I'm experimenting with 1 minute movies to capture learning that can be gained from the natural environment of a garden. I have been influenced by Gillian Judson's idea of Imaginative Ecological Education http://ierg.ca/IEE/ and Walking Curriculum.
Imaginative Ecological Education is a place-based and context / situation specific approach to learning which aims to develop learners’ somatic (bodily), emotional, and imaginative bonds with the natural world generally, and with specific places in particular.
1 sense of relation: the innate human desire to form relationships and, in this way, to engage with our surroundings.
2 emotional attachments with features or objects in the world we encounter or make
3 Creating or claiming special places/spaces By exploring the natural world and creating special places in it and in our imaginations we not only develop knowledge of the natural context but we develop emotional connections with it.
I would like to include a fourth tool that uses imagination to connect us in ways that are personally meaningful to our environment.
4 Creating cultural artefacts By making an artefact with cultural meaning that has been grown in the natural world when we connect our imaginations, emotions, physical bodies and creativity to a particular place and moment(s) in time..
Making cultural artefacts such as photographs, drawings, paintings, movies, digital stories, poems or other creatve writings, or any other form of self-expression are important means for us to connect and relate ourselves and our lives to the natural environment. Through the process of making (creating) we create emotional attachments to the environment, and create special places in the environment and in our imaginations. While the product (the artefact) enables us to share our meaning making with others, and this can be facilitated through the sorts of technology I am using here (a blog).
'Perhaps the most important benefit of gardening is the freedom to establish and define one’s own territory, vital for many animals in creating confidence in the security of the immediate environment. In our own garden we can make our own decisions, give free rein to our creative impulses, make our own mistakes, and learn from them, change our minds, watch and observe the consequences of our actions, gain some insight into natural processes, and tie ourselves to the rhythm of the seasons.'(4:164)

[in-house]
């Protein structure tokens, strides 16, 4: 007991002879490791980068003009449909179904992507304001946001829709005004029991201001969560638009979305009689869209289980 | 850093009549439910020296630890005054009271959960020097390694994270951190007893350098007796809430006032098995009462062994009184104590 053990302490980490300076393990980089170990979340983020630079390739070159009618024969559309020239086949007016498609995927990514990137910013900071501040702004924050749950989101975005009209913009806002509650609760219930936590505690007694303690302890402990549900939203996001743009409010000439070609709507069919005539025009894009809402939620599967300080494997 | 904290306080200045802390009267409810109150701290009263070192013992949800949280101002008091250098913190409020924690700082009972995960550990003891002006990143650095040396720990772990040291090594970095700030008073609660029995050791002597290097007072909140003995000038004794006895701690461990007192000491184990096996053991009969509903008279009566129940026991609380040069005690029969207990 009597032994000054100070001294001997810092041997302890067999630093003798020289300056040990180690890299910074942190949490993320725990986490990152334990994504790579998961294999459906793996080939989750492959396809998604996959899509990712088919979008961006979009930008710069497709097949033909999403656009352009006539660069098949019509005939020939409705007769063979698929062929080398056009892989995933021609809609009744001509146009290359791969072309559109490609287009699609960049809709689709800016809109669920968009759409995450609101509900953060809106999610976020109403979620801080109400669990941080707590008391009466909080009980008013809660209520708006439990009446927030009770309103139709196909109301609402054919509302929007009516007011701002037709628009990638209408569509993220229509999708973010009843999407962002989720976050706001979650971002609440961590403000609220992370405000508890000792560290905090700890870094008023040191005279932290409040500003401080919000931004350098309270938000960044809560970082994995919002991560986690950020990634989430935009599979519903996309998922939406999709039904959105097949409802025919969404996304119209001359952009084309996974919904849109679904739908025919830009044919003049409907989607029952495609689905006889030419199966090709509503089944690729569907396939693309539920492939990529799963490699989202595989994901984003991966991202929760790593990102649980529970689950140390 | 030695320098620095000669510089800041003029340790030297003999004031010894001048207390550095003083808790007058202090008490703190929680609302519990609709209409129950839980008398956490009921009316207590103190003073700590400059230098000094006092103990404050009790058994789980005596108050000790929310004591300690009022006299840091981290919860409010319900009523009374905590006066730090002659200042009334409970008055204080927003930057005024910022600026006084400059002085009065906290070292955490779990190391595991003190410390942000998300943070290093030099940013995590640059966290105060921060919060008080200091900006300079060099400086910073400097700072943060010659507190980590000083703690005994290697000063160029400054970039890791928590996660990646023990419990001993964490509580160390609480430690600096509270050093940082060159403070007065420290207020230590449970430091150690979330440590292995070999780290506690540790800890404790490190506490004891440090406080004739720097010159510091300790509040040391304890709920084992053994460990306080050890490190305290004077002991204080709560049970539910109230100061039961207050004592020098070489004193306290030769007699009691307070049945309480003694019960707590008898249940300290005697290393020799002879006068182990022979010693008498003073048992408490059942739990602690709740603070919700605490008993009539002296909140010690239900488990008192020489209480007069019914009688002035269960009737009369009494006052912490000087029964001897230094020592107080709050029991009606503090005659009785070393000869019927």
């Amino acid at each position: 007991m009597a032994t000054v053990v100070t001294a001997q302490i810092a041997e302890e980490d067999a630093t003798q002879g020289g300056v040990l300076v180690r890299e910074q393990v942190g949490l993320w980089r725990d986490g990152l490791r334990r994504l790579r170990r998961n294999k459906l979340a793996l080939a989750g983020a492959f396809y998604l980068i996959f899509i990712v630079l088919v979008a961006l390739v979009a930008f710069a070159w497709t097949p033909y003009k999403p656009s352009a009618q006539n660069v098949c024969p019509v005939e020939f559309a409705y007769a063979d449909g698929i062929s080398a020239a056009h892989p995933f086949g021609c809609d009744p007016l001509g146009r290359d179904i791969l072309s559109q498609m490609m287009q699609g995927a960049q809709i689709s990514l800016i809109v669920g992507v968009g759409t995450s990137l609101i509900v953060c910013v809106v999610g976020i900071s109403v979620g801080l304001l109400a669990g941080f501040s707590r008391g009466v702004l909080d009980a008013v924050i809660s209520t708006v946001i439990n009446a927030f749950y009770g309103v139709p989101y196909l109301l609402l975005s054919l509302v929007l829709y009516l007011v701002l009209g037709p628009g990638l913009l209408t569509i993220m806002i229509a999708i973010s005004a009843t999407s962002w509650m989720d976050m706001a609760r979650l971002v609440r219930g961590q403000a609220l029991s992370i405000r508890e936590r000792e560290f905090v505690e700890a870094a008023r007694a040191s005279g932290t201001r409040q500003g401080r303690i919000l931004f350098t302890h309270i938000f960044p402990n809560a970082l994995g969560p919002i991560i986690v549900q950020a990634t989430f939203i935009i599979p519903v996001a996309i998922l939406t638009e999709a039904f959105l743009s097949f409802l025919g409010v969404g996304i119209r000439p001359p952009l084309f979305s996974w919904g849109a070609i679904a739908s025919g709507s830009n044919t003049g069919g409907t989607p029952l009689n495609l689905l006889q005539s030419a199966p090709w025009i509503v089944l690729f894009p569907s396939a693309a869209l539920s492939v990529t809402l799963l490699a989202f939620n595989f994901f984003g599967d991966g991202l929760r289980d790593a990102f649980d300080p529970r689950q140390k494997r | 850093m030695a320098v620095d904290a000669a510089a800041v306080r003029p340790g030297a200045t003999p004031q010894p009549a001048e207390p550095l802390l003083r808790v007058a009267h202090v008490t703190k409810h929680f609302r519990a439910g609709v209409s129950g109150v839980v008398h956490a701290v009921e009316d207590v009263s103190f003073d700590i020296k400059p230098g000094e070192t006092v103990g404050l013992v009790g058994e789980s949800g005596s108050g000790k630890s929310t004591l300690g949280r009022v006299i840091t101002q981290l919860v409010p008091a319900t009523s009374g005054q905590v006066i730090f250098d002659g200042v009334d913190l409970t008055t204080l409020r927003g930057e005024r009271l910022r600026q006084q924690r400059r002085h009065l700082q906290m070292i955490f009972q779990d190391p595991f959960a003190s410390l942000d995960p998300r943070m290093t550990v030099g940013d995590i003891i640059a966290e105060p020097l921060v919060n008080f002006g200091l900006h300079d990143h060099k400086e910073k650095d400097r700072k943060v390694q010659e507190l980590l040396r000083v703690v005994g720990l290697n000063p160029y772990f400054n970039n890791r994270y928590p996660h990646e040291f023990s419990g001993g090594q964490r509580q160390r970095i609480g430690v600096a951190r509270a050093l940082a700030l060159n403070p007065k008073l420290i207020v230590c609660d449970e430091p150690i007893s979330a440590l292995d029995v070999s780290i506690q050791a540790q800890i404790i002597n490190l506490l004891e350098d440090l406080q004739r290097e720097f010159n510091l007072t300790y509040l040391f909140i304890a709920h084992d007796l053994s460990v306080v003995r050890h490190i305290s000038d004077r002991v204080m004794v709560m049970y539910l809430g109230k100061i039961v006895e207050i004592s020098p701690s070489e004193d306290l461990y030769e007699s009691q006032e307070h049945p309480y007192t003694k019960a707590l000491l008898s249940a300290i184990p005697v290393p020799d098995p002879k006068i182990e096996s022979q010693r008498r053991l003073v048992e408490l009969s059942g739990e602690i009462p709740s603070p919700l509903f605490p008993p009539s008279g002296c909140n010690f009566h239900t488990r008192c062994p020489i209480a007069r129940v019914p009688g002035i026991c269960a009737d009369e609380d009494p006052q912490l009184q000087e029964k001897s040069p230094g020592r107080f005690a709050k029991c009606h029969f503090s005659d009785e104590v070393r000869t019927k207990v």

Gardens come in all shapes and sizes, and when cared for by their owners they require imagination in designing the space, the development of specific knowledge about plants and soils and their nurturing, and effort and resources to develop, maintain and sustain them over a long period of time. They are an important part of our everyday self-expression and become part of our cultural legacy as they are passed from one owner to another. Indeed, as gardeners we are as much curators (I am the third curator of my garden) as we are creators. And through our hands on involvement, they are also the means by which we come to understand the nature of nature as we engage in the process of making and maintaining. Neither a work of nature nor one of art we get to know when they have been finished; we must surprise them in the process of being created so as to understand them to some degree.(J Goethe cited in 5). A view that is shared by Seddon(4) who regards gardening not as a retreat but as an entrée into the world: ‘In one’s own garden, one is in contact with the whole globe, both cognitively and imaginatively’.
I will be trying out these ideas and using the approach of growing cultural artefacts inspired by my garden with a small group of education masters students from Beijing Normal University who will be visiting me later this week. You can see what the BNU students made of the idea here.
Here is my initial experiment in response to the prompt - create a 1min movie (cultural artefact) inspired by the garden that relates the garden and gardening to learning, development, education and/or teaching?
1 Judson, G. (2018) Cultivating Ecological Understanding and Engagement with the World through Imaginative Ecological Education Lifewide Magazine #20
2 Gauntlet, D. (2011) Making is Connecting, The social meaning of creativity, from DIY and knitting to YouTube and Web 2.0. Cambridge: Polity Press, 2011, 232 pages
3 Arjen Mulder https://tuinvanmachines.hetnieuweinstituut.nl/en/lifes-artefacts-tenthousandyear-garden
4 Seddon, G. (1997) Landprints: Reflections on Place and Landscape. Cambridge: Cambridge University Press.
5 Create Innovation (undated) Between laboratory and garden: an ecology of values 'The Noah Laboratory: Constructing Soil' – John Newling, The Collection, Lincoln. http://createinnovation.org.uk/resources/publications/between-laboratory-and-garden/